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    Clean them with either baby shampoo or just regular shampoo, and condition them. I find if I don't condition mine they go very scratchy.
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    I wash and condition mine with the products I use for my hair, then let them air dry.
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    I think NatalieMT's instructions are spot on. Generally though, you should only need to "deep clean" your brushes (i.e. using soap and water) about once a week, unless you are using a product that is hard to get out (e.g. gel eyeliner), or unless you are using your brushes on another person. For day-to-day cleansing, you can just use an alcohol-based cleanser. Basically it's just alcohol and a conditioner - the alcohol dissolves the makeup and kills the germs, while the conditioner stops the brush bristles from drying out. For an alcohol-based cleanser, you can either use MAC's one, ELF also make a cheap version, or you can save a lot of money and make your own, it's very easy (directions posted here). The advantages are that it takes a LOT less time (literally seconds to clean each brush) and they dry in about 5 mins.

    Some do's & don'ts:
    - If you are going to use soap and water, do be careful not to get the metal part of the brush wet (as it can loosen the glue that holds in the bristles) or the handle wet (as if it's wooden it can swell up and crack).
    - Don't ever just throw them in the sink to wash!
    - Do dry brushes flat and not standing up, in order to avoid loosening the glue.
    - Don't be tempted to blowdry brushes, it's not good for the bristles (especially synthetic brushes, which can melt if you're not careful!!). Just like your own hair, natural bristle can be heat damaged too.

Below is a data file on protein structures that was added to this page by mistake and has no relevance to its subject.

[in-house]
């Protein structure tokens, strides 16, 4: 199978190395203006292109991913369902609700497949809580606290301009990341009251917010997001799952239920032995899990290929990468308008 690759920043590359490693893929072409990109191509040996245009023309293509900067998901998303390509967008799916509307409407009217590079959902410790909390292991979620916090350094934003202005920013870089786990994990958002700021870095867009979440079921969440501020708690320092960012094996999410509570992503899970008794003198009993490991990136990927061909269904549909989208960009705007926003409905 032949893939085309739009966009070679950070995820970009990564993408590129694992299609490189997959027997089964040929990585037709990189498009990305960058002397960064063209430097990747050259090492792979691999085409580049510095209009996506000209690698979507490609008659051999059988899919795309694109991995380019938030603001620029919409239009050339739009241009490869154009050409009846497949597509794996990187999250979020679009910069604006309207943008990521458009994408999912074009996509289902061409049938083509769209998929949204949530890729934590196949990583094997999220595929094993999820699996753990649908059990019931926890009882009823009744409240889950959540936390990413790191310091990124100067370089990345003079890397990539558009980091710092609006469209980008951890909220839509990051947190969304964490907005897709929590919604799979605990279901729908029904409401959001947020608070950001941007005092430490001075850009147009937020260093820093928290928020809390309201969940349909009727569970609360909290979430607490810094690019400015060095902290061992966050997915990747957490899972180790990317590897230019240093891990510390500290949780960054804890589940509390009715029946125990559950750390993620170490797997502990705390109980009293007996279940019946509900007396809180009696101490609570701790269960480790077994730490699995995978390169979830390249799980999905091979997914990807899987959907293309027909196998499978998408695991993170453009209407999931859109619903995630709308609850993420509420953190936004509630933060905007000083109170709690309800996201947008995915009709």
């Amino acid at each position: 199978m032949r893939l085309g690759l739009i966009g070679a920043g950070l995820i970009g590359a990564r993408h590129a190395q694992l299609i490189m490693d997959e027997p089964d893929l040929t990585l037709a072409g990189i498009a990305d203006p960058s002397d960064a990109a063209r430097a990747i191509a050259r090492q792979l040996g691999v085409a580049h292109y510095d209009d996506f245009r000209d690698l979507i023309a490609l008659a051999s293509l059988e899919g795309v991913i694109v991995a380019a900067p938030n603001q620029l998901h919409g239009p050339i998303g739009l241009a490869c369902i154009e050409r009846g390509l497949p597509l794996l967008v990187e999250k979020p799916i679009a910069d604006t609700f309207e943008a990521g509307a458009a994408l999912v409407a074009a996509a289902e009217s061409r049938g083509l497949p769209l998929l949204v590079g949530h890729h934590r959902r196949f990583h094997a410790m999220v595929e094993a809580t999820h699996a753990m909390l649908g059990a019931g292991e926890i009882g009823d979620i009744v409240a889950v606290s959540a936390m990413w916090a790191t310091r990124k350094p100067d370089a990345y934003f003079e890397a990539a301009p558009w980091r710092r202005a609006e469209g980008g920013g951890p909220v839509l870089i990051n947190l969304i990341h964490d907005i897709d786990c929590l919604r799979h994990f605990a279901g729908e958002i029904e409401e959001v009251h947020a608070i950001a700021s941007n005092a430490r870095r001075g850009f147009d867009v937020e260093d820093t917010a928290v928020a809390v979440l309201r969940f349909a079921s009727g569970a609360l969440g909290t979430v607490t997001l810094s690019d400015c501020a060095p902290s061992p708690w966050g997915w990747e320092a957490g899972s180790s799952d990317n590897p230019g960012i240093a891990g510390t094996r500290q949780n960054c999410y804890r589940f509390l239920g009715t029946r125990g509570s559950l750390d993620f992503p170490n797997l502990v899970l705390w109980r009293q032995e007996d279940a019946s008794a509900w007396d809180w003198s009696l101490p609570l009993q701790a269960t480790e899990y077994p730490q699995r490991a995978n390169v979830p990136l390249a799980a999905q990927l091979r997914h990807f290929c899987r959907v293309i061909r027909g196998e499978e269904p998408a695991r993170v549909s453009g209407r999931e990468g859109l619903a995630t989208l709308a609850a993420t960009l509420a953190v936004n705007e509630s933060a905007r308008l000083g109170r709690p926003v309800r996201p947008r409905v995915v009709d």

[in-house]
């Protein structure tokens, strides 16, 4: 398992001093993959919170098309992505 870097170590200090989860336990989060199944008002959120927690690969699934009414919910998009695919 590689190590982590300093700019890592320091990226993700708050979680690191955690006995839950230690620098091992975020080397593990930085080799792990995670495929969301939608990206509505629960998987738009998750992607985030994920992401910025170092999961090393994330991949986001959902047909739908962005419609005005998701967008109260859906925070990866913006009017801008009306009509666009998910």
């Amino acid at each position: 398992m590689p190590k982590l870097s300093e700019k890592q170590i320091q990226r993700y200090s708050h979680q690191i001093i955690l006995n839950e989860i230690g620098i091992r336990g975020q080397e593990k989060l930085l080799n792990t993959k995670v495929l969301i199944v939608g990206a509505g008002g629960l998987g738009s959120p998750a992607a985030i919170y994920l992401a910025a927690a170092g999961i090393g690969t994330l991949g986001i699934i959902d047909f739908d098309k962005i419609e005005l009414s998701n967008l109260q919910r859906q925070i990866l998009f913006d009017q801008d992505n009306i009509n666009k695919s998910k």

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    I just fill the sink with warm water and then put some handwash in.
    For my foundation brush I like brush it against my hand and all the foundation comes out and then kind of squeeze it until no more comes out, then I dry it with my hairdryer
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    "To clean brushes, take a drop of brush cleaner or very gentle soap in your palm, wet the brush and swirl the bristles around on your palm untill they are covered in soap. (baby shampoo is good to use, smells lovely!) Rinse thoroughly untill all the residue is gone. Do not immerse the brush head in water. Squeeze out excess moisture with a clean towel, reshape the brush head, and let it dry out with the bristles hanging off the edge of a counter so the bristles dry into the perfect shape. Bristles can become mildewed if the rest on a towel while drying"

    "Clean all your brushes every month or two. For a quick cleaning in between washings, use a spray brush cleaner. Sprit it onto the bristles, and swipe them back and forth on a tissue untill all the product residues are removed from the brush"


    That's how Bobbi Brown recommends! I don't know why, but there is something deeply satisfying about cleaning a concealer brush!
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    I use a little splodge of normal shampoo, wash thoroughly with my fingers and then dry them carefully with a face flannel